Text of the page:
Insight appreciated

Hello all,

I'm in a delimma.  My wife believes that I have ADHD and that this is the cause of our currant marital problems.  We have been married for 19 years and my 17 yo was just diagnosed with ADHD this summer.  She actually only met criteria on the parental questionnaire but was close enough on the teacher assessment that her pediatrician started her on meds and they do seem to be helping.  At my wife's request I have read the book and I definitely see similarities in our relationship.  I plan to discuss this with my doctor this week, but I truly do not believe that I have ADHD, but I am definitely willing to entertain the notion and recognize that i have some of the traits.

i am 45 and I am a physician.  I am meticulous in my records and I pride myself on clarity of thought and an organized, problem focused assessment of my patients.  My wife does not work other than some extremely part time work that is more for her fulfillment.  We have three children all two years apart.  

Shortly after children, we started to disconnect at times but would work it out.  Now that they are older, it has become harder.  A year and a half ago, we were best friends looking forward to the end of the day together.  For the last year we have again drifted apart.  She resents me immensely, and that resentment has only grown.  I resent her too for constant belittling comments and petty attempts at emasculation.  

I have never understood the basis for her resentment.  I believe it is simply resentment at the fact that I have a fairly dominant personality (we both do, mine is just a bit more) but I know that it is more than that.  Shortly after our first child, she had some post partum depression and she was venomous to me.  I realized that she was trying to push me away and simply sat on the floor in front of her and said "I'm not leaving you."  She cried and admitted that she was scared that I was ultimately going to leave so she tried to push me away so she could be in control.  Over the years, her defensiveness has not lessened.  Whenever challenged, she immediately attacks.

most recently, we have had a huge distance between us, emotionally and physically.  My frustrations were clearly coming to a head and she felt this.  While visiting her parents she found this book and it resonated with her.  On her return she asked me to read it and moved out of our bedroom.  I stayed up tonight and read the book.  The blame aspects, the anger, it's all there.  I'm just not convinced I am the source.  This may be denial but I am open minded and will explore this.

As mentioned, I definitely have the traits.  I have way too many hobbies and I start tons of hobby related projects that I don't complete, I am (or was) the fun parent.  When I do something, I'm "all in!"  My wife definitely handled the house and house finances but I handled all business finances.  I am also the flowers for no special occasion guy.  I play guitar to her while she falls asleep.  I get up and cook breakfast for the whole family (less often now as my dissatisfaction grows).  We were still going on regular dates.  It has been since Mother's Day that I brought her breakfast in bed, but does that sound like she is ignored (my words, not hers)?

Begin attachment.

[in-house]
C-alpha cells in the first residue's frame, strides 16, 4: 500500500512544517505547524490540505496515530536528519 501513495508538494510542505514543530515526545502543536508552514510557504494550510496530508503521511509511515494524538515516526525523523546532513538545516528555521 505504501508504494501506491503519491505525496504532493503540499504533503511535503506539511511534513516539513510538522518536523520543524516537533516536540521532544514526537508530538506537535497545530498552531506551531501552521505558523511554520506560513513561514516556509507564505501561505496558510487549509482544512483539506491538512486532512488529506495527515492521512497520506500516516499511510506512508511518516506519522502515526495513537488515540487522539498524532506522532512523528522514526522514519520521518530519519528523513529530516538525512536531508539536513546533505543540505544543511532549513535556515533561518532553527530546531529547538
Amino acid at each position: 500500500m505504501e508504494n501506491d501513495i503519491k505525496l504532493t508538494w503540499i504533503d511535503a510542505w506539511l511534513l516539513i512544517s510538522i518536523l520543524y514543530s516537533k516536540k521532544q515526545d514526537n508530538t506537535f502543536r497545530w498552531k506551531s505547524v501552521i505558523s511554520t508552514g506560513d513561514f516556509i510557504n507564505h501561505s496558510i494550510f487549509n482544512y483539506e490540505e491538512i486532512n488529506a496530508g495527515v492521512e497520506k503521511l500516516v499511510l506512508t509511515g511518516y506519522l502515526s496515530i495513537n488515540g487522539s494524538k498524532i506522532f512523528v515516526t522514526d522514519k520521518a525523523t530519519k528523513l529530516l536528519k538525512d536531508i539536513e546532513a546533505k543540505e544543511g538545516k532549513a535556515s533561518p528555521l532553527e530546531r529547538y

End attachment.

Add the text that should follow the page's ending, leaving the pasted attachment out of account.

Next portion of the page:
I'm hurting.  We both are.  I'm going to the doc and be tested for ADHD, but I can't escape the thought that this "diagnosis" is a tidy box for her to simultaneously diminish everything positive I have brought to the relationship while at the same time absolving herself of blame.  Maybe I'm too hurt to see it clearly.  Any insights appreciated.

Thanks and God Bless.


Hello, I am new to this site


I am new to this site and your post stuck with me.  There are so many similiarities between what you are saying and what my life is like.  First, my husband has far too many little hobbies and nothing ever is followed through.  The garage is never organized, despite the hours he spends out there "organizing".  He is a hoarder.  He runs a successful business, yet his methods are extremely outdated (will not use a computer, etc) but he gets the job done.  He is the fun parent for sure, while I tend to the day to day tasks- laundry, appts, groceries, cleaning, etc..   We have 2 small children and a third on the way.  I just feel like I am raising 3 children already.  I have little support from him and when I ask him to help he whines and complains like a child.  When I ask him to get milk he comes home with orange juice.  When he drives, he loses focus and we end up an hour out of the way, just last night I asked him to put  a crock of soup in the fridge after it cooled and it was still sitting on the counter top this morning. 

I get so angry.  I am always saying go to your md and get some medication.  He can't focus on conversations unless they are high interest on his part.  He can't remember details, has an exaggerated sense of time, doesn't listen to anything I say and has no ability whatsoever to multitask.  My emotional needs are not being met and I always feel like a single parent.  I guess I need to try to be more tolerant and patient but I feel like there is hope.  He feels he has no problems.  He thinks I am too demanding.  I am just trying to survive each day,  maintain a household, raise 2 children and work a fulltime job. 

Good Luck to all- I too need some insight!

Headabovewater, your comment

Headabovewater, your comment about the garage hit home for me. My (undiagnosed) husband has three areas of the house that are "his" -- the garage, his music room, and a basement storage room -- and he seems to be constantly organizing them. They might be clean for a few days before it looks like a tornado went through again. I don't understand how it gets to that point in the first place, because for me it comes naturally to pick up after myself as I go. I wonder if ADHD involves an inability to really "see" a mess until it gets out of hand.